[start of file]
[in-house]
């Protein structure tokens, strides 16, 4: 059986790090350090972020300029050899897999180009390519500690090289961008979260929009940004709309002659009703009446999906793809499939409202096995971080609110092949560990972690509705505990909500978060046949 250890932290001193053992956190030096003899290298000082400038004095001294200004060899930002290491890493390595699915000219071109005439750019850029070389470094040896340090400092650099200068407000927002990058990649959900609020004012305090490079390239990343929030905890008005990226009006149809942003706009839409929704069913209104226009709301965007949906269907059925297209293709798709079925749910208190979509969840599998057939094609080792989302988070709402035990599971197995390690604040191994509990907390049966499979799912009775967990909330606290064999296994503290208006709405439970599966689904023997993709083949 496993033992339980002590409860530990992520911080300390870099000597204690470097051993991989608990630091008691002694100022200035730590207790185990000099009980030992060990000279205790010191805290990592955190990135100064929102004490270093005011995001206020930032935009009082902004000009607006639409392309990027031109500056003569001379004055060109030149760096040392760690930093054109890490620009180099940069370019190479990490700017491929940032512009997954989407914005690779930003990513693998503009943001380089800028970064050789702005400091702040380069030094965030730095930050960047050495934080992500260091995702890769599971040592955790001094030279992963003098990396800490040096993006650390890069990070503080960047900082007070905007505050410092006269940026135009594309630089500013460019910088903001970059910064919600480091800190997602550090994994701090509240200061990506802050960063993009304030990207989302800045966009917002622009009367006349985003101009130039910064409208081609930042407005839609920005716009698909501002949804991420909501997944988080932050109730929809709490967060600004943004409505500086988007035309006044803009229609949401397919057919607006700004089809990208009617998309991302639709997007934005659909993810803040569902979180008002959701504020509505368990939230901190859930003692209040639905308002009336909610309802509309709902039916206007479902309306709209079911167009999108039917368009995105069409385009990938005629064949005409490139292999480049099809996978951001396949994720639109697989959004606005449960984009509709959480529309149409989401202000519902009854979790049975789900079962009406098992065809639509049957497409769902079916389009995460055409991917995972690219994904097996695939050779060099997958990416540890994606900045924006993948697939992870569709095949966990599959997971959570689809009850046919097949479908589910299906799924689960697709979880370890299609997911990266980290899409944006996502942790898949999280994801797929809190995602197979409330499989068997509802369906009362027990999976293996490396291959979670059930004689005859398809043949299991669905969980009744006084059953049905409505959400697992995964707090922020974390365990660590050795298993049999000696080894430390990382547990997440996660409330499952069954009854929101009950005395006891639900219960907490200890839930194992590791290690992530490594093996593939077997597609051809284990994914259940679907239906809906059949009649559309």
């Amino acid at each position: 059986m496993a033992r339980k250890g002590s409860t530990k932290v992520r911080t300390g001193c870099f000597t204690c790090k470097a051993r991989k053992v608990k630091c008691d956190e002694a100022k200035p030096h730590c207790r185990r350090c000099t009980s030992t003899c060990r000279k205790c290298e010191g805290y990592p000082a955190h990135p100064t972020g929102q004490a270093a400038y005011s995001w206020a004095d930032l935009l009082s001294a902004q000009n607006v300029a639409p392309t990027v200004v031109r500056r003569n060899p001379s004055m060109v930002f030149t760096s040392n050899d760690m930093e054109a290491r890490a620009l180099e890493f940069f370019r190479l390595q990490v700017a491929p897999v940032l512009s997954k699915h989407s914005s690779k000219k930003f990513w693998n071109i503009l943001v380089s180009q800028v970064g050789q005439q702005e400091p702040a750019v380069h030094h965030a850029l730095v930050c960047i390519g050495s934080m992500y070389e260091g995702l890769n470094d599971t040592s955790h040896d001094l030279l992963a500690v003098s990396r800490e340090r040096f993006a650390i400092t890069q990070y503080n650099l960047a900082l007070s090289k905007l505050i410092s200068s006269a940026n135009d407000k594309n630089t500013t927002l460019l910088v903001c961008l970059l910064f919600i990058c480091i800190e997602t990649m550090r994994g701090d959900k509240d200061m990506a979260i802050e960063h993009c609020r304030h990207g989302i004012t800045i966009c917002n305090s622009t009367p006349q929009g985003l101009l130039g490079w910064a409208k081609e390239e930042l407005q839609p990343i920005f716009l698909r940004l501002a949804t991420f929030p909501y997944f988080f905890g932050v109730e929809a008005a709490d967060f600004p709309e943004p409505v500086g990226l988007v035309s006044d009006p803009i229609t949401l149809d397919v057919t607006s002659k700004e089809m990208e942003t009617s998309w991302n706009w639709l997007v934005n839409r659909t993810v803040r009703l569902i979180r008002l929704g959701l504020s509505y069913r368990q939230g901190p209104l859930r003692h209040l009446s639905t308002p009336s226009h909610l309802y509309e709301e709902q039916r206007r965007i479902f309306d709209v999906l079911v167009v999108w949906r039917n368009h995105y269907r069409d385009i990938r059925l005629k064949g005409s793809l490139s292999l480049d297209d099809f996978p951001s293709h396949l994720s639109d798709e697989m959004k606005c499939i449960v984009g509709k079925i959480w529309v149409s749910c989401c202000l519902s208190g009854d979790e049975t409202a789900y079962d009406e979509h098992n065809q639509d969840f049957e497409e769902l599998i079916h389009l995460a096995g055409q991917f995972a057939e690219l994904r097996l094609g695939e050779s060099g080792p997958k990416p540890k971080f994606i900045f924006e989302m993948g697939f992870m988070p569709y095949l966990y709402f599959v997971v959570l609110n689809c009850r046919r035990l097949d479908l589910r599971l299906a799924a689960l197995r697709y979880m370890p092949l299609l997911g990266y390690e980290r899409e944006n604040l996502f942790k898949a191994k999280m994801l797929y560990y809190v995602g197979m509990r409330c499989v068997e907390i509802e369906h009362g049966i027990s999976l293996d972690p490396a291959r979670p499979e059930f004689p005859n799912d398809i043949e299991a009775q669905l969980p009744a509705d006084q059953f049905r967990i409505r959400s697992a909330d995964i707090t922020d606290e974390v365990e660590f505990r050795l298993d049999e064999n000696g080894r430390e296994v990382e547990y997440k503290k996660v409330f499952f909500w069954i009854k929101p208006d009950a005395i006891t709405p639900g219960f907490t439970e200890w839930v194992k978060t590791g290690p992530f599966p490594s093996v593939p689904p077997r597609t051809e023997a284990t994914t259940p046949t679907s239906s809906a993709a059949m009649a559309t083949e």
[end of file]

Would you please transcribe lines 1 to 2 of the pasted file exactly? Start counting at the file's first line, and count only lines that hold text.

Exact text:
[in-house]
């Protein structure tokens, strides 16, 4: 059986790090350090972020300029050899897999180009390519500690090289961008979260929009940004709309002659009703009446999906793809499939409202096995971080609110092949560990972690509705505990909500978060046949 250890932290001193053992956190030096003899290298000082400038004095001294200004060899930002290491890493390595699915000219071109005439750019850029070389470094040896340090400092650099200068407000927002990058990649959900609020004012305090490079390239990343929030905890008005990226009006149809942003706009839409929704069913209104226009709301965007949906269907059925297209293709798709079925749910208190979509969840599998057939094609080792989302988070709402035990599971197995390690604040191994509990907390049966499979799912009775967990909330606290064999296994503290208006709405439970599966689904023997993709083949 496993033992339980002590409860530990992520911080300390870099000597204690470097051993991989608990630091008691002694100022200035730590207790185990000099009980030992060990000279205790010191805290990592955190990135100064929102004490270093005011995001206020930032935009009082902004000009607006639409392309990027031109500056003569001379004055060109030149760096040392760690930093054109890490620009180099940069370019190479990490700017491929940032512009997954989407914005690779930003990513693998503009943001380089800028970064050789702005400091702040380069030094965030730095930050960047050495934080992500260091995702890769599971040592955790001094030279992963003098990396800490040096993006650390890069990070503080960047900082007070905007505050410092006269940026135009594309630089500013460019910088903001970059910064919600480091800190997602550090994994701090509240200061990506802050960063993009304030990207989302800045966009917002622009009367006349985003101009130039910064409208081609930042407005839609920005716009698909501002949804991420909501997944988080932050109730929809709490967060600004943004409505500086988007035309006044803009229609949401397919057919607006700004089809990208009617998309991302639709997007934005659909993810803040569902979180008002959701504020509505368990939230901190859930003692209040639905308002009336909610309802509309709902039916206007479902309306709209079911167009999108039917368009995105069409385009990938005629064949005409490139292999480049099809996978951001396949994720639109697989959004606005449960984009509709959480529309149409989401202000519902009854979790049975789900079962009406098992065809639509049957497409769902079916389009995460055409991917995972690219994904097996695939050779060099997958990416540890994606900045924006993948697939992870569709095949966990599959997971959570689809009850046919097949479908589910299906799924689960697709979880370890299609997911990266980290899409944006996502942790898949999280994801797929809190995602197979409330499989068997509802369906009362027990999976293996490396291959979670059930004689005859398809043949299991669905969980009744006084059953049905409505959400697992995964707090922020974390365990660590050795298993049999000696080894430390990382547990997440996660409330499952069954009854929101009950005395006891639900219960907490200890839930194992590791290690992530490594093996593939077997597609051809284990994914259940679907239906809906059949009649559309």